A recipe for colonial beauty – Ville de Leyva

3 Apr

Take a good helping of cobblestones and mix well with white washed buildings topped by terracotta tiles. Add a pinch of colourful creeping plants and lightly stir in some locals steering horse-drawn carts. Make a space in the middle of your mixture for one of South America’s largest plazas and pour in a good amount of art and crafts. Whilst it’s warming in the temperate climate, sit back, relax, and breath in the aromas from French bakeries and cute coffee houses serving Colombia’s finest beans.

If Villa de Leyva was a dish, it would be lovingly made with an age-old recipe but served with a modern twist. The meal would be leisurely and each mouthful would reveal different layers of flavour and style. The people serving your dish would immediately make you feel welcome and the final bite would leave you contented.


Lying only 4 hours (165 kilometres) from Bogota, rural Ville de Leyva feels like a world away. The small village of around 10,000 people is nestled in rolling countryside below imposing mountains. Villa de Leyva translates as ‘Lazy Villa’ and it’s easy to understand why with its laid back and unhurried vibe. Arriving in the village we felt our shoulders relax and a slow pace of life wash over us.

Declared a National Monument in 1954, Villa de Leyva is a must on any Colombian itinerary. It’s a favourite weekend retreat for ‘Rolos’ (people from Bogota) who need a slice of the good life. The architecture of the village is reminiscent of mainland Spain with beautiful carved stone houses, wooden balconies and arched alcoves. Many of the white houses are adorned with vibrant, colourful creeping plants that waft sweet fragrances into the air as you walk past.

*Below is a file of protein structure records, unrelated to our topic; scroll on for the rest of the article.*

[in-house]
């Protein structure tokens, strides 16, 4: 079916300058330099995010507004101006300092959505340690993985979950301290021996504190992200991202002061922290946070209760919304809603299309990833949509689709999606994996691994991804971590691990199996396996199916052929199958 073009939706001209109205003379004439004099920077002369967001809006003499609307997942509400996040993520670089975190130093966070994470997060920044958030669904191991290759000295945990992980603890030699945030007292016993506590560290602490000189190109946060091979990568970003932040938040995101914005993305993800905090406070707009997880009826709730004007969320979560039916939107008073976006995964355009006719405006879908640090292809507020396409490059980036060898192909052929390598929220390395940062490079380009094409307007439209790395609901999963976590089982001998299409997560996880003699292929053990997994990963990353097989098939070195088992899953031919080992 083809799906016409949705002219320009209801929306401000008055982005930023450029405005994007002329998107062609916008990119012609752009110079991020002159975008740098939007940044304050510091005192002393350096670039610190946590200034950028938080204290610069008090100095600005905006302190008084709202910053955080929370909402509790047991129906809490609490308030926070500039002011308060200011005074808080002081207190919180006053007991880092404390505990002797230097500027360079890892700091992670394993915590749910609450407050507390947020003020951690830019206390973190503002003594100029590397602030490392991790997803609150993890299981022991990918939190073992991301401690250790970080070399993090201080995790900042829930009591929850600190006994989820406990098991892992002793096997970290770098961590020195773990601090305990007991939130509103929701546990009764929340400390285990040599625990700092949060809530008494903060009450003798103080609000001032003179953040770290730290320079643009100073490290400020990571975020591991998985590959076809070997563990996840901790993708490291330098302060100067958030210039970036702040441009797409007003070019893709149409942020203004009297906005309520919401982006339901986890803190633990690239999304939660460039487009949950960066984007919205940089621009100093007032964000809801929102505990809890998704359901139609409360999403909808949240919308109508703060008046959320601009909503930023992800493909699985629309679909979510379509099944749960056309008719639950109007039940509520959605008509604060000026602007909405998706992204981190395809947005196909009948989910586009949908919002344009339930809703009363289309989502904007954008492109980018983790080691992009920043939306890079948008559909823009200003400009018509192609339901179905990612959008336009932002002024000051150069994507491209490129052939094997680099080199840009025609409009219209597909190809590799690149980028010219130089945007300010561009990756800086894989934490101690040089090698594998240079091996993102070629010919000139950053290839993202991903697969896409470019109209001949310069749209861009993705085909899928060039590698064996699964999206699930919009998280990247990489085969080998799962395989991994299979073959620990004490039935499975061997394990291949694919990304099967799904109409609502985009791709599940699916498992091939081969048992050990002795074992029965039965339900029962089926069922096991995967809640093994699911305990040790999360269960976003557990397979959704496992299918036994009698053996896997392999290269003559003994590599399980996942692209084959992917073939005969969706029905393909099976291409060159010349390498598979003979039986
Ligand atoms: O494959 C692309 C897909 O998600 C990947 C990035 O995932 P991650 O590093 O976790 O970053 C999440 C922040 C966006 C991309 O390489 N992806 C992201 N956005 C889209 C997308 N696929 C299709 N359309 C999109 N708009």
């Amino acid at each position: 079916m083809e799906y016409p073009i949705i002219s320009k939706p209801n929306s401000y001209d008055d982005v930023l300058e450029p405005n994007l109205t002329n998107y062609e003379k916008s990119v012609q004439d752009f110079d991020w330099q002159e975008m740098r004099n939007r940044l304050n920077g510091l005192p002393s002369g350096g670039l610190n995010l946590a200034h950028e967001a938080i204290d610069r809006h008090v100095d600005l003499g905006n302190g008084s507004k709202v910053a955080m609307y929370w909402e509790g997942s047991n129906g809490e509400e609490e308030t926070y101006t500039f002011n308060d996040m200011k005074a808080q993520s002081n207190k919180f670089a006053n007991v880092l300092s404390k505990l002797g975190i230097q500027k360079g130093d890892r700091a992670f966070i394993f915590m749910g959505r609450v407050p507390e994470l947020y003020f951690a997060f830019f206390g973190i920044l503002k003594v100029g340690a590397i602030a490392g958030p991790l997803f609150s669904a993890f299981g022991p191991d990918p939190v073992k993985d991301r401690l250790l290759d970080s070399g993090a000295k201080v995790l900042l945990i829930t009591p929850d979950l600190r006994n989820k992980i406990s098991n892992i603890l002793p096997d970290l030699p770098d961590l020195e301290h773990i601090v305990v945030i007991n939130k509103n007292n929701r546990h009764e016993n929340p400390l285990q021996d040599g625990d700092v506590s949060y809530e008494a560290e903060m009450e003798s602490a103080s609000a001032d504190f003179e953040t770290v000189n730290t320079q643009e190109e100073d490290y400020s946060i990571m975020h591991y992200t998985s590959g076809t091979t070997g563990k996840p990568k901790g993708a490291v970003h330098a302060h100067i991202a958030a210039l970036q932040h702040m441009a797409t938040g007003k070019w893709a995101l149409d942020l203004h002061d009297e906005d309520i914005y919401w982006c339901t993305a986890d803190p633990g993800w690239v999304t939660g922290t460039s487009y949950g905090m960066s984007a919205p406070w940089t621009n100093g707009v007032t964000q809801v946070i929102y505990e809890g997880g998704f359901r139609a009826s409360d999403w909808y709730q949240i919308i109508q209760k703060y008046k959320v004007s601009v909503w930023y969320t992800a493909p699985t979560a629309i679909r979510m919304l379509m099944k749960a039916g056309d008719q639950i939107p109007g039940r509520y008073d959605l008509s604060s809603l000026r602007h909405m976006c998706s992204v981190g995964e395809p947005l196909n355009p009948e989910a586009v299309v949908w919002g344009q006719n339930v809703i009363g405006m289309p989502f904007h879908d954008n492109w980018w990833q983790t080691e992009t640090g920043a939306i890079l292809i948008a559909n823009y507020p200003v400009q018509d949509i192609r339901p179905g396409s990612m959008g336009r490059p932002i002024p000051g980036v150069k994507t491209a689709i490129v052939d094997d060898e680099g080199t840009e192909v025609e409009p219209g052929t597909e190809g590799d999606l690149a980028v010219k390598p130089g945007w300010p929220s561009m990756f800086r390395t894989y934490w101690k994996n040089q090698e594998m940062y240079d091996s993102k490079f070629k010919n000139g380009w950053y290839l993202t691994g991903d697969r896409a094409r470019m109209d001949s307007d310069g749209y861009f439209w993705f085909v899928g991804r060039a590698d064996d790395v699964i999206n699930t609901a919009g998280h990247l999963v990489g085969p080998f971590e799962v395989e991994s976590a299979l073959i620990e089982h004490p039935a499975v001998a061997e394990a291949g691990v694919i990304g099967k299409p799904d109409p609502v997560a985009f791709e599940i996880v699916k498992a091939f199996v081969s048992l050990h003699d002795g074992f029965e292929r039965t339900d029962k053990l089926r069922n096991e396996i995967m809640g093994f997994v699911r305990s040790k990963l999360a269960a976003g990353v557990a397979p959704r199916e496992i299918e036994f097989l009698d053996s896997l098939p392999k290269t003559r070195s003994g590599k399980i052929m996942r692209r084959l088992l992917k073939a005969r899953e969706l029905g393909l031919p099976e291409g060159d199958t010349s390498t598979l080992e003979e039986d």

A true test of colonial heritage has got to be a villages cobblestones, and here, they’re so chunky and uneven it can be hard to walk in a straight line, even before a beer. Plaza Major lies at the heart of the village and with an area of 14,000 metres squared it forms one of the largest and most impressive squares in the whole of South America. The streets around the plaza are full of historic buildings, creative museums and inventive restaurants serving a huge variety of gastronomic delights. If you’re craving freshly baked bread and delicious pastries like we were, don’t miss Pasteleria Francesca, an authentic French bakery.

We stayed at Hostal Renacer (Colombian Highlands) which is a 15 minute easy walk out of the village. The first taxi ride from the central bus terminal was paid for by the hostal so we travelled in style with our backpacks. The hostal has a mixture of budget dorms and cabana style doubles but we opted to use our trusted tent and sleep under canvas in their gorgeous grassy garden. The facilities were excellent – with outdoor cooking and BBQ facilities, a lounge area with TV and movies, a cafe serving delicious breakfasts and evening meals, and a tour desk.